A Reputation Score as a Ranking Signal?
One of the things I was hoping to see with Google’s Social Network, Google+, was Google using reputation scores to rank content from users of the social network system. In the past, I wrote about Google’s Agent Rank, which was originally introduced in a patent application from Google back in 2007. People have been discussing Agent Rank under names such as Author Rank, in many places since, including at Google+. Sadly, the authorship markup that was behind Agent Rank was discontinued.
I was surprised by a recently granted Google patent that tells us that it aims to help people find more trustworthiness from other members of social networks with reputation scores. It describes a reputation score for use in a social network. It is not the Agent Rank I wrote about years ago and has several different elements, including details of how machine learning might be used to calculate reputation scores, which would primarily be based upon information collected about their online interactions with others. It also refers to a social bonus that might be added to such a reputation score.
The closest I’d seen Google come in the past to describe in detail such reputation scores for online users were in a patent I covered in the post, How Google Might Rank User Generated Web Content in Google + and Other Social Networks. It described how content people might contribute to an online network, and their responses to content submitted by others might be used to better understand topics they are interested in.
In that patent, we were treated to a description of how Google might attempt to understand what things a person might be interested in and have expertise within topic-wise, in their interactions on a social network, such as the things they posted and shared, and their comments in response to other people.
This new patent tells us that Google may look at user activities from certain data sources, classifying those, generating a base score for each category of user interactions to determine a reputation score for the user. This category approach is good – it can help identify things it feels these social network users might be experts in.
This scoring process may also consider other user activities including data it refers to as training data that identifies user activities associated with a trustworthy user and user activities associated with an untrustworthy user, to generate a machine learning result based at least in part on the user activities to determining a second reputation score for the user based at least in part on the learning result.
These reputation scores may also be influenced by a social bonus score that would be based at least in part on social affinity data between the first user and other users in the social network. This social bonus score could look at activity data involving other users’ reactions to user interactions created by the first user.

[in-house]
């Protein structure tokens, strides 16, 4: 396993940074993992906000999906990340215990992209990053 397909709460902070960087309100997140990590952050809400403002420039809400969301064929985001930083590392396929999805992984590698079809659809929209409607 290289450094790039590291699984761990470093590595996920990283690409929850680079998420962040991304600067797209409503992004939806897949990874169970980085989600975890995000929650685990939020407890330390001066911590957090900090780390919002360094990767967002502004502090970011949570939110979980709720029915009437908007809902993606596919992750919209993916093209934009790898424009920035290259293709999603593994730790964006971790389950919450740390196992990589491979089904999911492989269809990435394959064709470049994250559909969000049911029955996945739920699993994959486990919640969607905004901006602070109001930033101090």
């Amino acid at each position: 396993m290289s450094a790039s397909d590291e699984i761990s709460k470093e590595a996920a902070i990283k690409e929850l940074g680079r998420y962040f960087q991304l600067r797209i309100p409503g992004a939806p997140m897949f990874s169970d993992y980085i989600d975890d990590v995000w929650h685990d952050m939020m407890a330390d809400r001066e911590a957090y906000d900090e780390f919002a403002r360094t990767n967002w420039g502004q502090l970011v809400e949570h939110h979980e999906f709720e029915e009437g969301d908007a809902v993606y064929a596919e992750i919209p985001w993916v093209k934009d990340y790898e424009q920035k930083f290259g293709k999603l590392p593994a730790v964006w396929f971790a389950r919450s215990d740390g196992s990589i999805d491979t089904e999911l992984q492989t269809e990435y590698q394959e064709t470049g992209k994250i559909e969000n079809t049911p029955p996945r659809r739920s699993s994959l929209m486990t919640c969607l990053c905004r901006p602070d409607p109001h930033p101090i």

The patent is:
Generating a reputation score based on user interactions
Inventors:Brandon Bilinski, Alexander Collins
Assigned to: Google
US Patent 8,793,255
Granted July 29, 2014
Filed: October 15, 2012
A system and method for generating a reputation score are disclosed. A processing unit processes user activity data from data sources to identify user interactions associated with a user. A categorizing engine categorizes the user interactions into categories. A social bonus engine determines a social bonus score based on social affinity data. A scoring engine computes a first reputation score for the user by combining scores for the categorized user interactions with a social bonus score. A learning engine receives a second set of user interactions and training data and generates a learning result that is used to update the first reputation score.
User Activity Data
The patent tells us that it would track user activity data about users who opt-in to having data collected across a range of data sources.
- Search (This sounds like what Google tracks of search history data, to personalize search results for searchers based upon things they are interested in.
- Entertainment (Again, information that Google might track regarding what people search for and possibly browse, and maybe even subscribe to on the web.
- Social activity (How do people interact with others, and on what kinds of topics, with microblogs, forums, social networks
- Activity on third-party sites (This could include shopping sites and review sites, places where ratings could be left, and more
The patent does provide a considerable amount of details about how it might calculate a reputation score for individuals and some on how a machine learning process might fit into that. I don’t know if this is Google’s second bite at a reputation score like Agent Rank, but it could be.
It does look like this reputation score could influence how content from people you are connected to may rank in logged-in searchers, much like I’ve written about recently in Is An Improved Version Of Agent Rank Returning To Google?
Google knowing something about the people who create content, and ranking that content based upon reputation scores for those people sounds like it could be an improvement upon a link-analysis based ranking approach such as PageRank because it would possibly be less likely to be spammed.
Is this return of Author Rank? It might be. Hopefully, it will stick around longer.